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Is Star Wars based on the US War of Independence?

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posted on May, 3 2005 @ 04:28 AM
Why is it the "rebels" have american accents, and the evil Imperial Empire(british) all have english accents?

Was Luke Sky Walker a farmer by accident?

Are the Star Destroyers named after british warships on purpose?

Hmmmm most Interesting.....

What do you think?

posted on May, 3 2005 @ 04:31 AM
I think this thread will be sucked into BTS any minute.

posted on May, 3 2005 @ 04:36 AM
Why should it, could there be a deeper political mindset behind the movie?

posted on May, 3 2005 @ 04:51 AM
It's based on a 'journey of the hero' which is most popular theme of all folklore. That's basically boy goes to the world, saves the princess, battles evil forces, becomes a hero etc. Why the british referenses are there is a mystery to me. Ask Lucas

posted on May, 3 2005 @ 05:16 AM
I'll humor ya.

Eddie Izzard explaining because of the Revolutionary War, British actors play the bad guys in hollywood films

We play bad guys in Hollywood movies. Take, for example, "The Empire Strikes Back" from the Star Wars trilogy. The Death Star is just full of British actors opening doors and going, "Oh... I... oh..." "What is it lieutenant Sebastian?" "It's just the Rebels, sir... they're here." "My God, man! Do they want tea?" "No, I think they're after something a bit more than that, sir. I don't know what it is, but they've brought a flag." "Damn, that's dash cunning of them."

posted on May, 3 2005 @ 05:25 AM
Knew ya would play along!

Suppose it is better than american actors with slight german accents, all the time.


posted on May, 3 2005 @ 05:25 AM
Obi Wan had an English accent too, so I don't think there's anything to this theory.

posted on May, 3 2005 @ 07:12 AM
While it's not based on the American Revolution, it certainly has facets that reflect it. That's not really surprising, though. As has already been mentioned, Lucas drew a lot on Joseph Campbell's work when putting the series together, so it will have a lot of myths (and meta-myths) found in it.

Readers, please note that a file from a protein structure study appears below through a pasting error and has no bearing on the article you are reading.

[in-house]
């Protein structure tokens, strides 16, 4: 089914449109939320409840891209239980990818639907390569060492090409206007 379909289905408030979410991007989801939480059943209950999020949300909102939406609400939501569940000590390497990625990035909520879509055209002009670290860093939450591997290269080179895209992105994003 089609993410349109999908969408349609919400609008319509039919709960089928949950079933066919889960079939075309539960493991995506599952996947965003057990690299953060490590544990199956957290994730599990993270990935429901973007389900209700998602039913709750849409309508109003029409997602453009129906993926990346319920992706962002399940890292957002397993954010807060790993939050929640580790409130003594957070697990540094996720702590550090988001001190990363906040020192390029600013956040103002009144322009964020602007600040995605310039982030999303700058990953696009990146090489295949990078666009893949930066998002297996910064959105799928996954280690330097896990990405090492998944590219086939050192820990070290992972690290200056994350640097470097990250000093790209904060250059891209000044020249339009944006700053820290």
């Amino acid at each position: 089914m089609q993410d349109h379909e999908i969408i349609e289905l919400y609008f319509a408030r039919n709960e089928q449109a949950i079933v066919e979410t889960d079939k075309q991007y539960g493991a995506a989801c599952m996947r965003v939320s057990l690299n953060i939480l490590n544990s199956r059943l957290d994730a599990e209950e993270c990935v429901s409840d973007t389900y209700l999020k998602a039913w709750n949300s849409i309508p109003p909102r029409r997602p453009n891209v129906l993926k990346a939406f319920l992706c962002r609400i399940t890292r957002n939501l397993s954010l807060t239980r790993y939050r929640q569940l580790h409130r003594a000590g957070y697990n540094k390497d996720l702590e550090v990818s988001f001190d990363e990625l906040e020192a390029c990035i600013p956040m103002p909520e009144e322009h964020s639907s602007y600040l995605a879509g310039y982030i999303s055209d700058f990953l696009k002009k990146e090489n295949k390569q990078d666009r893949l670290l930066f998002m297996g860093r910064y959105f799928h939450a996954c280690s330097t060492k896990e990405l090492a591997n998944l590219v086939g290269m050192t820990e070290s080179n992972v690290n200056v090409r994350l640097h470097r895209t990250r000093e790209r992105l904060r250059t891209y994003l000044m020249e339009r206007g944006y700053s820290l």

The American Revolution is one of the more powerful myths present here in the US, and shades of it show up all through our popular media.

The idea of the farmer/soldier goes farther back than that, at least to Roman times.

posted on May, 3 2005 @ 12:03 PM
Okay, HERE'S one for ya! The Rebel Fighters fire red pulses, while the TIE Fighters fire green pulses. NATO uses red tracers in their weapons...and WARSAW Pact nations use green tracers!

[edit on 3-5-2005 by Toelint]

posted on May, 3 2005 @ 12:11 PM
good job jack.....

Nobody paid $7 to hear Homer read The Odyssey, or lined up to buy Thomas Malory's 15th-century version of King Arthur's legend. But, when Star Wars Episode 1: The Phantom Menace opens at 12:01 a.m. Wednesday, George Lucas' epic of galactic good and evil will be seen by more people in one day than Homer or Malory ever dreamed of reaching in their lifetimes.

Different eras, different heroes, yet Lucas' film series contains the same mythic qualities those ancient storytellers and others used to fuel imaginations throughout the ages.

Lucas always claimed that his lucrative Star Wars saga blends mythology and technology. Instead of a Scylla, he has Darth Vader. Luke Skywalker and Thor have more in common than you may think.

Indeed, Lucas' fascination with mythology led to an enduring friendship with the late Joseph Campbell, perhaps the best-known expert in the field.

Lucas blended archetypes of legends and visionary cinema into three Star Wars chapters between 1977 and 1983. Star Wars (known to Jedi disciples as A New Hope), The Empire Strikes Back and Return of the Jedi have grossed billions of dollars in worldwide ticket sales and merchandising.

The reason goes beyond state-of-the-art special effects and studio hype. Lucas' film series isn't merely a hit, it's a myth.

“Star Wars is an example of what Joseph Campbell called the Monomyth, which reaches a broader audience and is more enduring,” said Shanti Fader, editor of Parabola magazine, a publication of the Society for the Study of Myth and Tradition.

“The stories speak to something inside us that wants to know how our world lives, that wants to make order of it and find some meaning. Myths fulfill that in a way that science and facts don't always do, because science and facts don't always give us meaning.”

Campbell -- known to mass audiences through The Power of Myth, the PBS TV series based on his books -- was an expert in the construction and cultural resonance of mythology. His books Masks of God and The Hero with a Thousand Faces are considered the ultimate guides to what has enthralled the world for centuries.